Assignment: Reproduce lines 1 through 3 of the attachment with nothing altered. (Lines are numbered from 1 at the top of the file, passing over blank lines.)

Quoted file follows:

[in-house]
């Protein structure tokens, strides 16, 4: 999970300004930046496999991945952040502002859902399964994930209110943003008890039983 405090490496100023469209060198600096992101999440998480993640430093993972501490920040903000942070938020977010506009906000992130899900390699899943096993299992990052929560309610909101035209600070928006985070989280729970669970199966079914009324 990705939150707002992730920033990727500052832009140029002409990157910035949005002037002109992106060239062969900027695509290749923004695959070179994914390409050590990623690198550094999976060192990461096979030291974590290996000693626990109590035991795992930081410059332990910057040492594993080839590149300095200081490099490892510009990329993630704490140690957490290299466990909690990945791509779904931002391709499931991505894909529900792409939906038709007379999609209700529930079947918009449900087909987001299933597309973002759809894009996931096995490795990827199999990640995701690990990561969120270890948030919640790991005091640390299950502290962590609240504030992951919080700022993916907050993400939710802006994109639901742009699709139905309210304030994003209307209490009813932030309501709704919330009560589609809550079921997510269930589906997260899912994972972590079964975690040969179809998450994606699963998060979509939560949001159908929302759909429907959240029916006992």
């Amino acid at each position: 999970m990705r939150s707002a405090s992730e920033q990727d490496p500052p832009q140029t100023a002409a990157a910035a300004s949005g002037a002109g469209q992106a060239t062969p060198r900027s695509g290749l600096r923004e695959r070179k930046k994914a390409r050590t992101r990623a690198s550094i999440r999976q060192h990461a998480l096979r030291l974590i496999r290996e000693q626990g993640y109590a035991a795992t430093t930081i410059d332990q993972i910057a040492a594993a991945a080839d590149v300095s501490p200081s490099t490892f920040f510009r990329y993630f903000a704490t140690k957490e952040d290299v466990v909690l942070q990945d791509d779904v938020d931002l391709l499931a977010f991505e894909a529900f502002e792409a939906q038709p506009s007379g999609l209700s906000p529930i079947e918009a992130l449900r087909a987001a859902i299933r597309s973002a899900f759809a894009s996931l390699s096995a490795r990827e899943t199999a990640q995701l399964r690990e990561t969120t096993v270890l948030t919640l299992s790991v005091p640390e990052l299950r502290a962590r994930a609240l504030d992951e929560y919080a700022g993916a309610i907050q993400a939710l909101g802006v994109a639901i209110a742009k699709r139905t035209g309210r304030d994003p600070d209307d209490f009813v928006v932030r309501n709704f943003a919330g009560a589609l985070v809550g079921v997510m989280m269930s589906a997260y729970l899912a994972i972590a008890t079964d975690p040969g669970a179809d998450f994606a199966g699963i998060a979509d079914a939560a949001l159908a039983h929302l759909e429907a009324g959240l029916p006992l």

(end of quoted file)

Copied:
[in-house]
């Protein structure tokens, strides 16, 4: 999970300004930046496999991945952040502002859902399964994930209110943003008890039983 405090490496100023469209060198600096992101999440998480993640430093993972501490920040903000942070938020977010506009906000992130899900390699899943096993299992990052929560309610909101035209600070928006985070989280729970669970199966079914009324 990705939150707002992730920033990727500052832009140029002409990157910035949005002037002109992106060239062969900027695509290749923004695959070179994914390409050590990623690198550094999976060192990461096979030291974590290996000693626990109590035991795992930081410059332990910057040492594993080839590149300095200081490099490892510009990329993630704490140690957490290299466990909690990945791509779904931002391709499931991505894909529900792409939906038709007379999609209700529930079947918009449900087909987001299933597309973002759809894009996931096995490795990827199999990640995701690990990561969120270890948030919640790991005091640390299950502290962590609240504030992951919080700022993916907050993400939710802006994109639901742009699709139905309210304030994003209307209490009813932030309501709704919330009560589609809550079921997510269930589906997260899912994972972590079964975690040969179809998450994606699963998060979509939560949001159908929302759909429907959240029916006992």
């Amino acid at each position: 999970m990705r939150s707002a405090s992730e920033q990727d490496p500052p832009q140029t100023a002409a990157a910035a300004s949005g002037a002109g469209q992106a060239t062969p060198r900027s695509g290749l600096r923004e695959r070179k930046k994914a390409r050590t992101r990623a690198s550094i999440r999976q060192h990461a998480l096979r030291l974590i496999r290996e000693q626990g993640y109590a035991a795992t430093t930081i410059d332990q993972i910057a040492a594993a991945a080839d590149v300095s501490p200081s490099t490892f920040f510009r990329y993630f903000a704490t140690k957490e952040d290299v466990v909690l942070q990945d791509d779904v938020d931002l391709l499931a977010f991505e894909a529900f502002e792409a939906q038709p506009s007379g999609l209700s906000p529930i079947e918009a992130l449900r087909a987001a859902i299933r597309s973002a899900f759809a894009s996931l390699s096995a490795r990827e899943t199999a990640q995701l399964r690990e990561t969120t096993v270890l948030t919640l299992s790991v005091p640390e990052l299950r502290a962590r994930a609240l504030d992951e929560y919080a700022g993916a309610i907050q993400a939710l909101g802006v994109a639901i209110a742009k699709r139905t035209g309210r304030d994003p600070d209307d209490f009813v928006v932030r309501n709704f943003a919330g009560a589609l985070v809550g079921v997510m989280m269930s589906a997260y729970l899912a994972i972590a008890t079964d975690p040969g669970a179809d998450f994606a199966g699963i998060a979509d079914a939560a949001l159908a039983h929302l759909e429907a009324g959240l029916p006992l």